To close this look at what would scare me while growing up, I offer you Day of the Dead, the third of George A. Romero's zombie movies. This is the sort of film which I would read about in the Leonard Maltin film guide or occasionally see some details in a Horror Encyclopedia book (I checked out every non-fiction book on monsters in the libraries as I grew up). But, like The Company of Wolves, it belonged to that region of the video store I would not frequent. I knew - I just knew I couldn't handle the hard 'R' horror films.
And yet, over time, I became pretty comfortable with R-rated films. I began to spend a lot of time on the cable network Scream, watching pretty much whatever they put on air. One afternoon they showed Day of the Dead and I watched it to the end, right to the terrible climax where most of the film's surviving humans were torn apart and eaten alive, the camera demonstrating absolutely no discretion to the gore on display.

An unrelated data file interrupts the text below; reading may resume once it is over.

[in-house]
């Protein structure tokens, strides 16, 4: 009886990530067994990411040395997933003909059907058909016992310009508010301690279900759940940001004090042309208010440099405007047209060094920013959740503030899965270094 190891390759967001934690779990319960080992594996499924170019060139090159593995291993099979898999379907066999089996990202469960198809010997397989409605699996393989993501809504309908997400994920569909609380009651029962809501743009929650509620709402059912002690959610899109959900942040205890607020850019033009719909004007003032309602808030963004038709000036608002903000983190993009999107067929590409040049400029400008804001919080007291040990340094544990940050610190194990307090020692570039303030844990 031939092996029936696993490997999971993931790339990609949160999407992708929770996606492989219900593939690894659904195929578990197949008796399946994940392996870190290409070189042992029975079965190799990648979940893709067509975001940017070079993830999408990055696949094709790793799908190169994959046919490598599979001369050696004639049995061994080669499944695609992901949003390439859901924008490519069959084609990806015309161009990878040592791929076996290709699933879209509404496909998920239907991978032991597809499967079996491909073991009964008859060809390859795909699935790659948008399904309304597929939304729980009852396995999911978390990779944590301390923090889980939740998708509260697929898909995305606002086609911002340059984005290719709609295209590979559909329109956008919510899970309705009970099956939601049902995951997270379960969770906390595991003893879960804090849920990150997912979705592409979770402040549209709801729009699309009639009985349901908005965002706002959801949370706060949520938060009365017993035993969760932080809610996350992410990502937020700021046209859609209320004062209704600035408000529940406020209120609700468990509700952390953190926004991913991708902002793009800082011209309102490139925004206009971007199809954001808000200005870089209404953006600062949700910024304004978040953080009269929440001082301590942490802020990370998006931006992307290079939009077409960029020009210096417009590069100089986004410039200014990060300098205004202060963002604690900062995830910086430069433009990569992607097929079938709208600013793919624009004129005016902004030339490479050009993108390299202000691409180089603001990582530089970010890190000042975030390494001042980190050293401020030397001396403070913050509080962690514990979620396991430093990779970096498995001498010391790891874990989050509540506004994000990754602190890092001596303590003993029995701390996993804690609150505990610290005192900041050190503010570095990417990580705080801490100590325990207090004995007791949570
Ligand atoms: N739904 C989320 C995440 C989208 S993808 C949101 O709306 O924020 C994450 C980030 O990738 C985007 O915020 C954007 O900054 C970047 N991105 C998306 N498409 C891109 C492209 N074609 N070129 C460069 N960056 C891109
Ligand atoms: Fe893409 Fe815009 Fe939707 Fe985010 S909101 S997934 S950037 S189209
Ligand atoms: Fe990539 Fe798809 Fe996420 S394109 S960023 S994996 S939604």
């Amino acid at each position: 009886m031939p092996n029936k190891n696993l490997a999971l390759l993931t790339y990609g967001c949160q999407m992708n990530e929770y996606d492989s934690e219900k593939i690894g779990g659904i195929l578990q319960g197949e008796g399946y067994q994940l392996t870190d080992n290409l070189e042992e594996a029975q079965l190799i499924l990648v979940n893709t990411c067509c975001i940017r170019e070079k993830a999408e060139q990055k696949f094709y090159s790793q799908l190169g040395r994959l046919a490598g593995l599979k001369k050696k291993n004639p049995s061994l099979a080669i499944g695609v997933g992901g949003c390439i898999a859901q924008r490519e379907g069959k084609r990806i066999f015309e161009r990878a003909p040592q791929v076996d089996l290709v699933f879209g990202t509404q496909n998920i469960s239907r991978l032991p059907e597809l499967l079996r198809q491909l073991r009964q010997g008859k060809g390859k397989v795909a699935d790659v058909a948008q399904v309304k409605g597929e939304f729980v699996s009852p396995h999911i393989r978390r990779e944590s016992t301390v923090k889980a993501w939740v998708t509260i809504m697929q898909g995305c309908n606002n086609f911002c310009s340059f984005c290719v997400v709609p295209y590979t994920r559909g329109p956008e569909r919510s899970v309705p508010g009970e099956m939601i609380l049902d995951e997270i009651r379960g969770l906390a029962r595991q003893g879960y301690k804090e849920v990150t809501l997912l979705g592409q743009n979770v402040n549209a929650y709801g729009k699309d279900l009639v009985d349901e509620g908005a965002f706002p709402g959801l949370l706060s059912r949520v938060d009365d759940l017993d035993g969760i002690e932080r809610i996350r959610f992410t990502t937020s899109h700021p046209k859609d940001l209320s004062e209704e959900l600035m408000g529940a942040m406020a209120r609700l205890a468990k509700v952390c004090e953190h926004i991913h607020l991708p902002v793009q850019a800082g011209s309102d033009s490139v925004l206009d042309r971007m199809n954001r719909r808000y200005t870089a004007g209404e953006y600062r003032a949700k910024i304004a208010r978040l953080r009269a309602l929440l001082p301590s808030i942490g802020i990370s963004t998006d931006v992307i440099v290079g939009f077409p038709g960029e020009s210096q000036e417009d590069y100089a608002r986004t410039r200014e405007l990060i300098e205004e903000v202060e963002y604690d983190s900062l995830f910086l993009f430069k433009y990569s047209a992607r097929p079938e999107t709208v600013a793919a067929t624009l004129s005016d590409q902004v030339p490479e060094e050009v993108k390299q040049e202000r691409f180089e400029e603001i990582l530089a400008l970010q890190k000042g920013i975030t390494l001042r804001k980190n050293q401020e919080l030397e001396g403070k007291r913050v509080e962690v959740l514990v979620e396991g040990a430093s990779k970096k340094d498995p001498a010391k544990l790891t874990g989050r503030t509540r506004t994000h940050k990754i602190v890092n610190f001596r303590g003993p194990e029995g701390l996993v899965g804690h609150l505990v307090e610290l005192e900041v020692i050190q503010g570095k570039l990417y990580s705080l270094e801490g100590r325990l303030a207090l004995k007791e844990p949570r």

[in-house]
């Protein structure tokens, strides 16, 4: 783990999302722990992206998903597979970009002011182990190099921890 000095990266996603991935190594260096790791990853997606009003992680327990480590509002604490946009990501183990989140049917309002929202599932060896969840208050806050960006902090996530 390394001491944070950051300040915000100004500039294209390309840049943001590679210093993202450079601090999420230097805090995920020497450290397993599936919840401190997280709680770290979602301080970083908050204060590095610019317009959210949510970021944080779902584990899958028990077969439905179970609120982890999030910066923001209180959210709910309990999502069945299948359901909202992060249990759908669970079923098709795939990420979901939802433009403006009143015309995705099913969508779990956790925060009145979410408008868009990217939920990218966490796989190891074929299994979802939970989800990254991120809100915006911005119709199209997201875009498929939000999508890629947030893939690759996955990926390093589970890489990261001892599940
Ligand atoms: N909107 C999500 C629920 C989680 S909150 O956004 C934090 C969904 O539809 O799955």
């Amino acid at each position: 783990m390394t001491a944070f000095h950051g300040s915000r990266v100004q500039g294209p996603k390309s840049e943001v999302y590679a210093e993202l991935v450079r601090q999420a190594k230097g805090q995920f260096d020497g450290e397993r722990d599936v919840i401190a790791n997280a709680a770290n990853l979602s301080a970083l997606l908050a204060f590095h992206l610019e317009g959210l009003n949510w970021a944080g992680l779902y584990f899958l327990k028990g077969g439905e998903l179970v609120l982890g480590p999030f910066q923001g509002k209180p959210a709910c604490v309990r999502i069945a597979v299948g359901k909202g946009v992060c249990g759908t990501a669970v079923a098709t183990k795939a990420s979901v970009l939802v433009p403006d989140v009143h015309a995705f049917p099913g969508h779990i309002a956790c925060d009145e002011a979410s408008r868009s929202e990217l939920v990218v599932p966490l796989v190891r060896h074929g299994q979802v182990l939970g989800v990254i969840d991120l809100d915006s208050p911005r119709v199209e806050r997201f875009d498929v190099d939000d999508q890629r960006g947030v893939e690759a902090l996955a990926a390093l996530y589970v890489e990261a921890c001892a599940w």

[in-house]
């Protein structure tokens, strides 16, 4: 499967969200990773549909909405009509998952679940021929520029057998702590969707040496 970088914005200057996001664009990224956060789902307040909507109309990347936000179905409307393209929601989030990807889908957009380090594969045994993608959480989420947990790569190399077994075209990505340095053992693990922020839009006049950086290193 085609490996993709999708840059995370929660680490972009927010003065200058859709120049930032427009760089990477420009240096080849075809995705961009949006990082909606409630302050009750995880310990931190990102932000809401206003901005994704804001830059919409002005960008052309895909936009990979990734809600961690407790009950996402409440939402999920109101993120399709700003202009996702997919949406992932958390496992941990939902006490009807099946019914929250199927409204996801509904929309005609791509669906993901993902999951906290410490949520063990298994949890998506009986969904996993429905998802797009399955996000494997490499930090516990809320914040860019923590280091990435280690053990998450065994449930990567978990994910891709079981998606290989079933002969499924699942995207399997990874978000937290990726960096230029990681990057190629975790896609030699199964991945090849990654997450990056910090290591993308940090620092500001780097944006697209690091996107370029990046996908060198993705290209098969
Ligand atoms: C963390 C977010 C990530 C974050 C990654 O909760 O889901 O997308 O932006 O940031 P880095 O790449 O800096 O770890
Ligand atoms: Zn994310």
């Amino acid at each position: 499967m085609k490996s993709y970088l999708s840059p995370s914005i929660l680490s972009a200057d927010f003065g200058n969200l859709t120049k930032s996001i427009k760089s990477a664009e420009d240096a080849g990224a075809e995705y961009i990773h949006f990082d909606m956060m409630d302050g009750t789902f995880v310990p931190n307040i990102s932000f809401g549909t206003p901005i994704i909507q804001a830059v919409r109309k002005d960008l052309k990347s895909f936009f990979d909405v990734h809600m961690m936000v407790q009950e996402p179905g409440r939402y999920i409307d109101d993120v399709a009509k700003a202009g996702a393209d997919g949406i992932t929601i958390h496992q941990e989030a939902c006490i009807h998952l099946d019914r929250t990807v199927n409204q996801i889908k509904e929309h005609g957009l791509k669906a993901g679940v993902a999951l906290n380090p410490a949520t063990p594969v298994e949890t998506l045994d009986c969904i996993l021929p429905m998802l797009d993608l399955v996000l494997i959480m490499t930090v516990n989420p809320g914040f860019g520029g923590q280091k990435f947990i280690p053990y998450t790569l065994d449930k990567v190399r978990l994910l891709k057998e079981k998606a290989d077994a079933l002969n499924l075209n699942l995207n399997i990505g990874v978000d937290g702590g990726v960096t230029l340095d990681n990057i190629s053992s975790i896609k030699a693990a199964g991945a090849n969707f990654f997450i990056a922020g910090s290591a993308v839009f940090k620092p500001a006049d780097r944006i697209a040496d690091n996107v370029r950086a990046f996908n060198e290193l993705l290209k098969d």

My reaction: "Huh. That's disgusting. But... it's not scary."
You see, I had finally made the same realization Val Lewton had with the Cat People - that the suggestion of terrible things had a psychological impact much greater than the visceral reaction to gore. Suddenly, I could watch any kind of horror movie regardless of its rating! I had avoided John Carpenter's The Thing because Roger Ebert had dismissed it as a barf bag movie; now that I knew gore didn't bother me I could watch and enjoy the film and realize Ebert (great reviewer that he was) had been talking out of his prodigious rear.
There are still occasionally moments when reading a book or watching a film that I feel the creeps - but thanks to Day of the Dead, I know film violence itself is not necessarily scary.
Man, Day of the Dead. I owe the film a debt, but... what a piece of crap.